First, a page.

Helper tool for connecting to jumpboxes in AWS.
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README.md

vpcjump

vpcjump is a helper tool to make it as easy as possible to connect to a jumpbox in an AWS VPC.

What makes vpcjump unique is that your jumpbox doesn't need a public IP nor needs to open any ports in a security group. What it does need is outbound Internet connectivity on port 443 - whether via a NAT instance, Amazon-managed NAT gateway or some custom solution.

Setup

  • Install the tool: gem install vpcjump
  • Sign up for ngrok and note down your authentication token
  • Start an instance in EC2 - this only needs to be done once.

You can launch the EC2 instance from the AWS web console. Amazon Linux on a t2.nano is sufficient. The t2.nano is less than $5/month (as little as $2.16/month if paid upfront!) so leaving it always up is quite affordable.

When on step 3 (Configure Instance Details), expand Advanced Details and paste the following into User data:

#!/bin/bash
REGION=`curl http://169.254.169.254/latest/dynamic/instance-identity/document|grep region|awk -F\" '{print $4}'`
cd /tmp
curl https://amazon-ssm-${REGION}.s3.amazonaws.com/latest/linux_amd64/amazon-ssm-agent.rpm -o amazon-ssm-agent.rpm
yum install -y amazon-ssm-agent.rpm
curl https://bin.equinox.io/c/4VmDzA7iaHb/ngrok-stable-linux-amd64.zip -o ngrok.zip
unzip ngrok.zip
mv ngrok /usr/bin/

You will also need to create and select an IAM Role for this instance to grant it permission to use SSM. To do this, you:

  • Click Create new IAM role
  • Click Create New Role
  • Specify a role name of your choice, e.g.SSMForVpcjump, then hit next.
  • Under AWS Service Roles, select Amazon EC2 Role for Simple Systems Manager, then hit next.
  • Tick the checkbox for AmazonEC2RoleforSSM, then next.
  • Click Create Role.
  • Return to the instance creation screen, hit refresh next to IAM Role, then select the role you just created.

You can now proceed through the instance creation process - all the default values are fine. You can delete the security group rule opening up access to port 22 if you wish, this is unneeded. Once the instance has launched, note down the instance ID (looks like i-abcdef) as you will use it later.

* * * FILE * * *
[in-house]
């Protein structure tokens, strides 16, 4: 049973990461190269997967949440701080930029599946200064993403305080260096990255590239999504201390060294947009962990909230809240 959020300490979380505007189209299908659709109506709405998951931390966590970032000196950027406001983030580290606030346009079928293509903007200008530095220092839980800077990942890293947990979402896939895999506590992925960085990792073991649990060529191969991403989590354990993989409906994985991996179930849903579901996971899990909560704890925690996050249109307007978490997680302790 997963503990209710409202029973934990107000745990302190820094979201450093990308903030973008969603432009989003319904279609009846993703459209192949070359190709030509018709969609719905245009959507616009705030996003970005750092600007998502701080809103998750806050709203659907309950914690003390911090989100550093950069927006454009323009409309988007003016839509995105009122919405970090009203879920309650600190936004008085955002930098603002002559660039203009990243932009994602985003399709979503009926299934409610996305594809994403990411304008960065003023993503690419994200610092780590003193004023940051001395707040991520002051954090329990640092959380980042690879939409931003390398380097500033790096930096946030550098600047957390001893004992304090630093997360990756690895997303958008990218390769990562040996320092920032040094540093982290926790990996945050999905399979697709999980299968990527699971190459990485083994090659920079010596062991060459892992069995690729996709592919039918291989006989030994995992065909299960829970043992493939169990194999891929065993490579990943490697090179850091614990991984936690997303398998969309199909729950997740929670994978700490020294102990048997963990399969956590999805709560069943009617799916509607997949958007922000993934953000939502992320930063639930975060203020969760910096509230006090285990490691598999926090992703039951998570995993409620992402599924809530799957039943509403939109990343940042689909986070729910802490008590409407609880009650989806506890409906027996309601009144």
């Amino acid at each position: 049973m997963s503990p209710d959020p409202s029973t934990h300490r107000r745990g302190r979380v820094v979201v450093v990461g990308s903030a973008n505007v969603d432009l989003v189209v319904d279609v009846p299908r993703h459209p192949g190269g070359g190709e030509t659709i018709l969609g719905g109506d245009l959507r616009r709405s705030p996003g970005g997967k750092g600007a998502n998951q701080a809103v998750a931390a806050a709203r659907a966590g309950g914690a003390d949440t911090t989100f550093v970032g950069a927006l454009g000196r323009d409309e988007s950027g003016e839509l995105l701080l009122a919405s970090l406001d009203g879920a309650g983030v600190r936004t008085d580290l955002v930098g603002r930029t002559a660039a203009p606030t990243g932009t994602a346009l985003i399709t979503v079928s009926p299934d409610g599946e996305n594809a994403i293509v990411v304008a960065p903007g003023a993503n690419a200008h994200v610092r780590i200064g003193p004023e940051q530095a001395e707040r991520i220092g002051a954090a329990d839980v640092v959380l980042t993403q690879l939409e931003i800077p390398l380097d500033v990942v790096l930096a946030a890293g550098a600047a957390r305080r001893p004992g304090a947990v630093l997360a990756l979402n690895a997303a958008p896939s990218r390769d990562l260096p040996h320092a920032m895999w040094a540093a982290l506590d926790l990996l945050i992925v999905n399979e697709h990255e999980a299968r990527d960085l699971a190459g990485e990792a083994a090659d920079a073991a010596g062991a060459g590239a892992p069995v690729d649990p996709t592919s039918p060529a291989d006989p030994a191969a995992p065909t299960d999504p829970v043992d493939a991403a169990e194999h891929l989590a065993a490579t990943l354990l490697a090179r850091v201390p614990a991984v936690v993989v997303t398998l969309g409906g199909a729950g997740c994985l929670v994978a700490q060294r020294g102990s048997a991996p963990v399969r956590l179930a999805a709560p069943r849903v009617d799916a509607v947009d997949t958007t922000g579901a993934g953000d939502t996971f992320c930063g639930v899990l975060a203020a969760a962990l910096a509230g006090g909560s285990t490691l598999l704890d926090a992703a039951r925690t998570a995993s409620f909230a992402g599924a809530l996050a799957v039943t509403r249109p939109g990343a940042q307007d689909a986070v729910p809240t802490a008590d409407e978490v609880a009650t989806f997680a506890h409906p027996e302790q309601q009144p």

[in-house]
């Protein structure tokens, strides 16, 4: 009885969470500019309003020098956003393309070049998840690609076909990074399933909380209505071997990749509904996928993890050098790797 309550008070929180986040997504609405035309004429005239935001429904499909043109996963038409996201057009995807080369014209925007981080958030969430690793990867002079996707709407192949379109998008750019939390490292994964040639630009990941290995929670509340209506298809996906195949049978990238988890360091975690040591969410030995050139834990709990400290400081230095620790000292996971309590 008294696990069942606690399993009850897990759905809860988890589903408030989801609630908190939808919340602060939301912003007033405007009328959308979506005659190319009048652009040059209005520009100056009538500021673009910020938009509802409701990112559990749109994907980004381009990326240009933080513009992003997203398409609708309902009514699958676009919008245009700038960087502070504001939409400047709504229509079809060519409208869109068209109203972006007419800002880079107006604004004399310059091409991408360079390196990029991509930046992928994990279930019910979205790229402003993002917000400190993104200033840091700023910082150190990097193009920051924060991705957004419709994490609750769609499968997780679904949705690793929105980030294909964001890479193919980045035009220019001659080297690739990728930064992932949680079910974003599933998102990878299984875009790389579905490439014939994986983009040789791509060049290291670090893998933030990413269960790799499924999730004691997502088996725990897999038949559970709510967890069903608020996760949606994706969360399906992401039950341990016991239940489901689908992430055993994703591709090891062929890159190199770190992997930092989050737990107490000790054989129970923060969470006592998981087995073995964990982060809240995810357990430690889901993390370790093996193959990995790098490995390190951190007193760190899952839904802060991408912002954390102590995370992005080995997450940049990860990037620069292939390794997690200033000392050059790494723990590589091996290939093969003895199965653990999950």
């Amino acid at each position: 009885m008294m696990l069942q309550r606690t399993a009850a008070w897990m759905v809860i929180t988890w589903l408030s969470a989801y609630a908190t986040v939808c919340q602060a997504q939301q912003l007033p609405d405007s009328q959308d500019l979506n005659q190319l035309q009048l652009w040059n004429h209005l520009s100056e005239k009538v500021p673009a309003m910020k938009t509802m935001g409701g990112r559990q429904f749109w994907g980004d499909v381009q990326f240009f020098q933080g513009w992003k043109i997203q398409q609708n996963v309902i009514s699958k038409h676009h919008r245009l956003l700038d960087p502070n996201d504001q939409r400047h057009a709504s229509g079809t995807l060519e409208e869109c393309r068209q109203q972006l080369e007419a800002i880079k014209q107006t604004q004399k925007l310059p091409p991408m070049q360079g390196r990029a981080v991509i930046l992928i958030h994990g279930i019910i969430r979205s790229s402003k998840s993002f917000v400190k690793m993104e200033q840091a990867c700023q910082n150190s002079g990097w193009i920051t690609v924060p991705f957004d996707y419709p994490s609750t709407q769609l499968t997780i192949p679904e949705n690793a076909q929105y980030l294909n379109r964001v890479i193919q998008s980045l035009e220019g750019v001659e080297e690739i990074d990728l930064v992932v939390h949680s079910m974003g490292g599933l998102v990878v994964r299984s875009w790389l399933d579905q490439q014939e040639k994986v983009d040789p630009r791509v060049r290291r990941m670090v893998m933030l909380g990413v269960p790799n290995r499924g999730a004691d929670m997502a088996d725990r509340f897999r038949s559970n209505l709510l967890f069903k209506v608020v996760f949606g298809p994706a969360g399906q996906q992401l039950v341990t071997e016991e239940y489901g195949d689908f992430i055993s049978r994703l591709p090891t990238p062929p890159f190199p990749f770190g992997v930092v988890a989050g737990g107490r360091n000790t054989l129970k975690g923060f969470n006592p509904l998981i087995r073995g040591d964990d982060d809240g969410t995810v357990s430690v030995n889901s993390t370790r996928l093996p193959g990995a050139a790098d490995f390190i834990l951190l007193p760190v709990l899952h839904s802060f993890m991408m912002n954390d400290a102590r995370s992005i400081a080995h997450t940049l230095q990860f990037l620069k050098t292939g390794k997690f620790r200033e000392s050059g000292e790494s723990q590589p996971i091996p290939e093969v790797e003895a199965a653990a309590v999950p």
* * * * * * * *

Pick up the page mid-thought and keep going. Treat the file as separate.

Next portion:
Usage

Invocation can be as simple as vpcjump --ngrok-token <auth token> --instance-id i-abc123 ssh. This takes about 30 seconds and will SSH you into the jumpbox instance. The complete list of options is:

$ vpcjump --help
Usage:
    vpcjump [OPTIONS] SUBCOMMAND [ARG] ...

Parameters:
    SUBCOMMAND                    subcommand
    [ARG] ...                     subcommand arguments

Subcommands:
    kill                          Terminate ngrok tunnel
    ssh                           SSH into the jumpbox
    sshuttle                      Use jumpbox for sshuttle VPN

Options:
    --instance-id INSTANCE ID     EC2 instance id of jump box (e.g. i-abc123)
    --name INSTANCE NAME          EC2 instance name of jump box
    --ngrok-token NGROK TOKEN     ngrok auth token
    --ngrok-region NGROK REGION   ngrok region (default: "us")
    --ssh-user SSH USER           SSH user (default: "ec2-user")
    -v, --verbose                 Output AWS API calls
    -h, --help                    print help
    
$ vpcjump ssh --help
Usage:
    vpcjump ssh [OPTIONS] [SSHPARAMS] ...

Parameters:
    [SSHPARAMS] ...               Arguments to pass to SSH

Often you will want to use the jumpbox as an intermediary in order to connect to a second instance. This can be done using SSH port forwarding, e.g. vpcjump --ngrok-token <auth token> --instance-id i-abc123 ssh -- -L 3389:172.16.0.1:3389 - This will let you to connect to Microsoft Remote Desktop on 127.0.0.1 and it will connect to the remote instance.

Even better is sshuttle. It transparently creates a VPN-like connection over SSH and allows you to connect to resources within the VPC directly. Simply type vpcjump --ngrok-token <auth token> --instance-id i-abc123 sshuttle. Then you can type something like ssh ec2-user@172.16.0.1 in another window and you're in. 👍

Finally, you may wish to terminate the jumpbox tunnel early. This can be done as such: vpcjump --instance-id i-abc123 kill.

How it works

vpcjump uses AWS SSM to remotely execute shell commands on your jumpbox. You can see the precise SSM and SSH commands it executes on your behalf by passing the --verbose flag during execution. It does the following:

  • Use SSM to execute ngrok tcp 22 with your provided auth token. This creates a tunnel over HTTPS between the instance and ngrok's tunnelling service.
  • Use SSM to query ngrok's local API: curl -s http://localhost:4040/api/tunnels. This returns the ngrok hostname and port that are forwarded to port 22 on your jump box.
  • Execute ssh -p <ngrok port> <ssh user>@<ngrok host> to log into your jumpbox through the ngrok tunnel.
  • Use SSM to execute killall ngrok on the remote instance when you explicitly terminate the tunnel. If you don't do this, the SSM agent process on the remote instance will terminate the ngrok tunnel after a predefined period.

Required permissions

To use vpcjump once you have a jumpbox up and running you will need the following permissions:

  • ssm:SendCommand
  • ssm:ListCommandInvocations
  • ec2:DescribeInstances
  • ec2:DescribeVpcs

The last two are only required for the sshuttle subcommand to determine the VPC CIDR block that you are jumping into.